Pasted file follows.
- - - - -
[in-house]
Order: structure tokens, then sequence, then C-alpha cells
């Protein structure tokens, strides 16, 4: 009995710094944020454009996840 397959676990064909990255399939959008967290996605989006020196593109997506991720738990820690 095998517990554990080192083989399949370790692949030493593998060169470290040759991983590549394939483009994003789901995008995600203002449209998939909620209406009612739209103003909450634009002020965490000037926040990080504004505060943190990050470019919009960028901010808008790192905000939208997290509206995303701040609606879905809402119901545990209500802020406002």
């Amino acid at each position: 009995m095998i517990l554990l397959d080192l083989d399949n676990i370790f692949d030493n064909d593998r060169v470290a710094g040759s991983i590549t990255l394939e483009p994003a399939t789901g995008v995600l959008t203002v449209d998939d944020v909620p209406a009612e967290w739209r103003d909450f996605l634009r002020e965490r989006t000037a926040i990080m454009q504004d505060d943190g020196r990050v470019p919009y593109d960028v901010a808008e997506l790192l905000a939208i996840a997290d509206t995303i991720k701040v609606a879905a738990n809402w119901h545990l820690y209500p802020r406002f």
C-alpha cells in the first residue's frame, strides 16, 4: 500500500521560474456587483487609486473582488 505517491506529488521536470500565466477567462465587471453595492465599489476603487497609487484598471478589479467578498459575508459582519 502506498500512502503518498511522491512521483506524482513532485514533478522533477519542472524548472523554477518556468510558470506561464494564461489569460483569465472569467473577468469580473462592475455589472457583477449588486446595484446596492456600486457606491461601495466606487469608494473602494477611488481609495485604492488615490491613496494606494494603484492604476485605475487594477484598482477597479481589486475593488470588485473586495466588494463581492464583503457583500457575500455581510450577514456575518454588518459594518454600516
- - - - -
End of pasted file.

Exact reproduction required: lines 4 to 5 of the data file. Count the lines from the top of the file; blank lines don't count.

């Amino acid at each position: 009995m095998i517990l554990l397959d080192l083989d399949n676990i370790f692949d030493n064909d593998r060169v470290a710094g040759s991983i590549t990255l394939e483009p994003a399939t789901g995008v995600l959008t203002v449209d998939d944020v909620p209406a009612e967290w739209r103003d909450f996605l634009r002020e965490r989006t000037a926040i990080m454009q504004d505060d943190g020196r990050v470019p919009y593109d960028v901010a808008e997506l790192l905000a939208i996840a997290d509206t995303i991720k701040v609606a879905a738990n809402w119901h545990l820690y209500p802020r406002f």
C-alpha cells in the first residue's frame, strides 16, 4: 500500500521560474456587483487609486473582488 505517491506529488521536470500565466477567462465587471453595492465599489476603487497609487484598471478589479467578498459575508459582519 502506498500512502503518498511522491512521483506524482513532485514533478522533477519542472524548472523554477518556468510558470506561464494564461489569460483569465472569467473577468469580473462592475455589472457583477449588486446595484446596492456600486457606491461601495466606487469608494473602494477611488481609495485604492488615490491613496494606494494603484492604476485605475487594477484598482477597479481589486475593488470588485473586495466588494463581492464583503457583500457575500455581510450577514456575518454588518459594518454600516